Campaigners protesting about government handling of a change to the age when they receive a state pension have taken their fight to the High Court.
Tens of thousands of women born in the early 1950s claim the rise is unfair because they were not told in time so they could make changes to their retirement schedules to cover the years when they would be without income from the state pension.
The Labour government of Prime Minister Tony Blair sanctioned the change – first equalising the retirement age for men and women at 65 years old, then lifting the bar to 66 years old from 2020.
The government says the law demands the change was communicated 10 years before coming into effect and that the affected women had plenty of time to make changes to their financial affairs to cater for the age rises.
Changing the law would cost £70 billion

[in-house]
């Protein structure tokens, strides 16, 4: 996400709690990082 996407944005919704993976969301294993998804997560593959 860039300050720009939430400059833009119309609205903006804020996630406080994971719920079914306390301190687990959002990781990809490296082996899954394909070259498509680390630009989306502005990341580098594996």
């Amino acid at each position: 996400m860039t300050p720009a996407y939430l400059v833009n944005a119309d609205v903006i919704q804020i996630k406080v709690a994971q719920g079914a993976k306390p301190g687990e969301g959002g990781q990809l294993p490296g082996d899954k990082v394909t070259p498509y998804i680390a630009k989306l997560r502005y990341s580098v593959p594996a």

“The government decided more than 20 years ago that it was going to make the state pension age the same for men and women as a long-overdue move towards gender equality, and this has been clearly communicated,” said a Department of Work & Pensions spokesman.
Changing the age limits now would be too expensive, says the government, claiming the bill would add up to more than £70 billion.
The case has been taken to court by protest group Backto60, which is seeking a judicial review in the High Court of the way the DWP has managed the state pension changes.
Sex discrimination claim
The group argues that the change is sex discrimination and that millions of women have been financially disadvantaged by the rulings and could have retired earlier with more money if they had been properly told how the age changes would impact them.
Until 2010, women retired at 60 and men at 65 years old.
The state pension age will continue to rise in future decades, from 66 in 2020 to 67 by 2028.
Backto60, which has nearly 725,000 supporters, is part of the Women Against State Pension Age Inequality (WASPI) movement.
The case is expected to last two days with no date set for a ruling.